Tag Archives: Los Angeles

Listening for the Unreturned Echo


“Sometimes the world seems like a big hole. You spend all your life shouting down it and all you hear are echoes of some idiot yelling nonsense down a hole.”      -Adam Duritz

I double-checked the address. The flap was sealed without a crease. A Forever stamp was cleanly tucked into the corner.  I watched the mail carrier slide it into his satchel. An irrefutable delivery confirmation teased the idea of progress. So why am I left staring at empty inboxes? How can every call made to the universe go unanswered? Why should a desire to bring positive change be met with such opposition?

Recently, I was discussing the sensation of life in LA with some friends. I used the metaphor of a series of tall concrete walls. Placed strategically in a circle with just enough space between them to present the false illusion of freedom, the only way to escape the enclosure is to sprint, at full velocity, directly into the unbending slab. You crash, stand up, shake the dust from your shirt, and then speed head first into the next one. Being an isolated idea maker isn’t a job for the faint-hearted.

In your mind, you believe it’s tenacity and the will to succeed. You subscribe to all the theories that recommend attacking a problem from a unique angle, never doing things the same way and expecting a different result, keeping your nose to the grindstone, etc. There is an addictive false sense of forward momentum, simply because one foot is traveling in front of the other. But racing on the surface of quicksand will only bring you so far. Like dancing in the open jaw of an alligator, execution ultimately falls short of strategy.

So, is the answer to stop trying? Should you simply refuse to acknowledge the impetus to help others through your work? Do you chalk up years of tireless toil to one giant strikeout? After innumerable swings and countless misses, do you throw the bat to the ground, shake your head, and wave that white flag?

No. Not now. Not ever.

Adolescence Interrupted 

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The Fixer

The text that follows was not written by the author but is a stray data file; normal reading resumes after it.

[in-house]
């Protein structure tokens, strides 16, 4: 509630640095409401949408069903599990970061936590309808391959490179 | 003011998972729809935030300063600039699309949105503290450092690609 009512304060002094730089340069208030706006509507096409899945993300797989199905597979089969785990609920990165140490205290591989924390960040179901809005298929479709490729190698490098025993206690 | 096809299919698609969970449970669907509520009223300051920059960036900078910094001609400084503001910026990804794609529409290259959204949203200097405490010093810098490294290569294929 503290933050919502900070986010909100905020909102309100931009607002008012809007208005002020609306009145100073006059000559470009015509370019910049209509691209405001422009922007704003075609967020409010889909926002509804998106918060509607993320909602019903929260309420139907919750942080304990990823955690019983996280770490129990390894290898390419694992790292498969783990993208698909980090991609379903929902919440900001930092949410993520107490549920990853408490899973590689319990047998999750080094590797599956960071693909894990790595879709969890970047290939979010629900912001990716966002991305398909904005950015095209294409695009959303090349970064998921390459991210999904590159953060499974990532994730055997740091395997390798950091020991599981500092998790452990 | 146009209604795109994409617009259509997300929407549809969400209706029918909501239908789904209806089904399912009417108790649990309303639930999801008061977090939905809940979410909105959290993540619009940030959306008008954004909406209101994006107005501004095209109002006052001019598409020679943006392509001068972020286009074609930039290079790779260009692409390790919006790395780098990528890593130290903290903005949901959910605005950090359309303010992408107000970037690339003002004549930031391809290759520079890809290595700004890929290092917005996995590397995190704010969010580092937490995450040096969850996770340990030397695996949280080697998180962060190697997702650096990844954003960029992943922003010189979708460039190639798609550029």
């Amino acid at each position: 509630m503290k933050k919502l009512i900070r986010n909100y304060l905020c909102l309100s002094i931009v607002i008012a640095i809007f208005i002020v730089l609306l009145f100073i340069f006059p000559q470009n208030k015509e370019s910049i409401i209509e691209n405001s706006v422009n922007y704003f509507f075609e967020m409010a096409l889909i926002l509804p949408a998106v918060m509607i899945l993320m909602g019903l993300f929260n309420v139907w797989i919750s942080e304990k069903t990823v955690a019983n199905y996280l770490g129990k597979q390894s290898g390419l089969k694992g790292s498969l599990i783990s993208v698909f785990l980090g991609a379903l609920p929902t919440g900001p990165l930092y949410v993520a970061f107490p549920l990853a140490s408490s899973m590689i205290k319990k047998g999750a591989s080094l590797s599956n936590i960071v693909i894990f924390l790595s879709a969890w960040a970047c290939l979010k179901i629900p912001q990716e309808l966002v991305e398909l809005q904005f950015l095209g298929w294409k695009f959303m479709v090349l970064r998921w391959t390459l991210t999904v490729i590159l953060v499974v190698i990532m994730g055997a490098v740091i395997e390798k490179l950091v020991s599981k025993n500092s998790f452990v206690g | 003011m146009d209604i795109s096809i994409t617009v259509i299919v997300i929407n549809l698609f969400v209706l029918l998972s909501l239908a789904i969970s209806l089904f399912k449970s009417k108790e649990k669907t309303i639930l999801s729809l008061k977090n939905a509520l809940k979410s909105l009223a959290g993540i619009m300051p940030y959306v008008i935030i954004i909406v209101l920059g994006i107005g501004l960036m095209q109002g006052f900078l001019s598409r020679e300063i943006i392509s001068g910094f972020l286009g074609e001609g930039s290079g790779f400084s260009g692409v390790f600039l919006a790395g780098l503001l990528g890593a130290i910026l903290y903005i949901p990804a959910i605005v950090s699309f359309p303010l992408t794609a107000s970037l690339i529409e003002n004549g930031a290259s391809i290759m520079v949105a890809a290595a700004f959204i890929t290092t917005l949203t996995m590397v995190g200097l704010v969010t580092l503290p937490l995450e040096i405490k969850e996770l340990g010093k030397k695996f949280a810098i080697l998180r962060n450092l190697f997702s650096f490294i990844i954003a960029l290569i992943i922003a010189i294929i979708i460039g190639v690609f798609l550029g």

I spend the majority of my time tucked behind computer screens, scrutinizing every comma, semicolon, and em dash, in an endless effort to peel back the layers of literary smokescreens in hopes of revealing an author’s genuine intent. After years of tapping squarely-lettered keys, I can resolutely stand behind one indisputable discovery. There is almost always more meaning in the mistakes.

It is my job to bend language by squeegeeing sentences to wipe away the dirty ambiguity born from a writer’s internal monologue. We are all guilty of celebrating the dizziness achieved from riding the carousel of private broken records. It’s not our fault. Revelations routinely sound sweeter when they’re produced between our own ears.

But consistently revising these misappropriated intentions makes me wonder how much real-world editing we do on a daily basis. How many conversations are buffered to limit impact? How often do we feign interest in the details of other people’s lives to pretend we still share a connection? What does truth look like…unabridged?

I am beyond lucky to live in this pretty plastic city, surrounded by a core group of friends who shun pretense and smoke-blowing so adamantly, we barely even notice the permeating artificiality waiting with disinterested fangs at every corner. We’ve miraculously been able to avoid the bite by floating above the nonsense and holding firmly to our East Coast roots while baking our skin in the California sun.

But on a macrocosmic level, the question remains. Are we editing ourselves so severely that even the notion of veracity will someday sit beside 1950s table manners in a dusty museum of relics?

Truth isn’t necessarily the most popular concept to hang a hat on these days, but its extinction will undoubtedly leave some craters no clever repartee can fill. We might be wise to lay the eraser down for a little while and speak from the heart. What’s the worst that could happen? Honesty?

Adolescence Interrupted

New Puzzle, New Pieces

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Duck and jab. Bob and weave. I thought I moved to Los Angeles to pursue a life of creative exploration. Little did I know, I was simply training to be a prizefighter. This journey has been less about producing art and more about the ability to take a punch and remain standing.

So I refuse to fall. If every path were a straight line, there would be no satisfaction at the finish. If the attainment of goals was as simplistic as checking off boxes on a list, we’d all feel grossly overcompensated for the paltry energy output and stolen shortcuts. There is a sense of earned accomplishment when the road to success is littered with landmines. Unfortunately, those bombs have a sneaky knack for detonation.